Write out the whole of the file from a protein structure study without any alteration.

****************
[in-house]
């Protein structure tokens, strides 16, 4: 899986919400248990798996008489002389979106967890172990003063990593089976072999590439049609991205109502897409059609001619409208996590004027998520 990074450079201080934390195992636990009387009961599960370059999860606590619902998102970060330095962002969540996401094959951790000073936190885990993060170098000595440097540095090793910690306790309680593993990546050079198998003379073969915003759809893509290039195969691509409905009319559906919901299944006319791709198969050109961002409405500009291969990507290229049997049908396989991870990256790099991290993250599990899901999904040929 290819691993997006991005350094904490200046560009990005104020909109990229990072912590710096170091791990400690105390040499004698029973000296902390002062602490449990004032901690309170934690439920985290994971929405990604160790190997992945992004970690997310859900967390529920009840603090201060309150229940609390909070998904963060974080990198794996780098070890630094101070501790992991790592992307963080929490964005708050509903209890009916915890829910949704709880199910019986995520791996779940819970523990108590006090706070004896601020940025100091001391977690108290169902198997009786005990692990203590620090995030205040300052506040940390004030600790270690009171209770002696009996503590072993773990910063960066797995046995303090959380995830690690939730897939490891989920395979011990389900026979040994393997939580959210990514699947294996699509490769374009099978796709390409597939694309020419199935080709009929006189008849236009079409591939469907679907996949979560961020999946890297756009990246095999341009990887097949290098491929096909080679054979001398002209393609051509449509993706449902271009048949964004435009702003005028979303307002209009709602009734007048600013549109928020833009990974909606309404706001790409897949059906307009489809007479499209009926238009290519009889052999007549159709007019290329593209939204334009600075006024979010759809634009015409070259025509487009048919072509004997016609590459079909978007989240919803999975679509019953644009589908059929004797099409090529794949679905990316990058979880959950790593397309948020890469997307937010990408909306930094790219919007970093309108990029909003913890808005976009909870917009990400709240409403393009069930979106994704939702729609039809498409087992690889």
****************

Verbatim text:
[in-house]
């Protein structure tokens, strides 16, 4: 899986919400248990798996008489002389979106967890172990003063990593089976072999590439049609991205109502897409059609001619409208996590004027998520 990074450079201080934390195992636990009387009961599960370059999860606590619902998102970060330095962002969540996401094959951790000073936190885990993060170098000595440097540095090793910690306790309680593993990546050079198998003379073969915003759809893509290039195969691509409905009319559906919901299944006319791709198969050109961002409405500009291969990507290229049997049908396989991870990256790099991290993250599990899901999904040929 290819691993997006991005350094904490200046560009990005104020909109990229990072912590710096170091791990400690105390040499004698029973000296902390002062602490449990004032901690309170934690439920985290994971929405990604160790190997992945992004970690997310859900967390529920009840603090201060309150229940609390909070998904963060974080990198794996780098070890630094101070501790992991790592992307963080929490964005708050509903209890009916915890829910949704709880199910019986995520791996779940819970523990108590006090706070004896601020940025100091001391977690108290169902198997009786005990692990203590620090995030205040300052506040940390004030600790270690009171209770002696009996503590072993773990910063960066797995046995303090959380995830690690939730897939490891989920395979011990389900026979040994393997939580959210990514699947294996699509490769374009099978796709390409597939694309020419199935080709009929006189008849236009079409591939469907679907996949979560961020999946890297756009990246095999341009990887097949290098491929096909080679054979001398002209393609051509449509993706449902271009048949964004435009702003005028979303307002209009709602009734007048600013549109928020833009990974909606309404706001790409897949059906307009489809007479499209009926238009290519009889052999007549159709007019290329593209939204334009600075006024979010759809634009015409070259025509487009048919072509004997016609590459079909978007989240919803999975679509019953644009589908059929004797099409090529794949679905990316990058979880959950790593397309948020890469997307937010990408909306930094790219919007970093309108990029909003913890808005976009909870917009990400709240409403393009069930979106994704939702729609039809498409087992690889």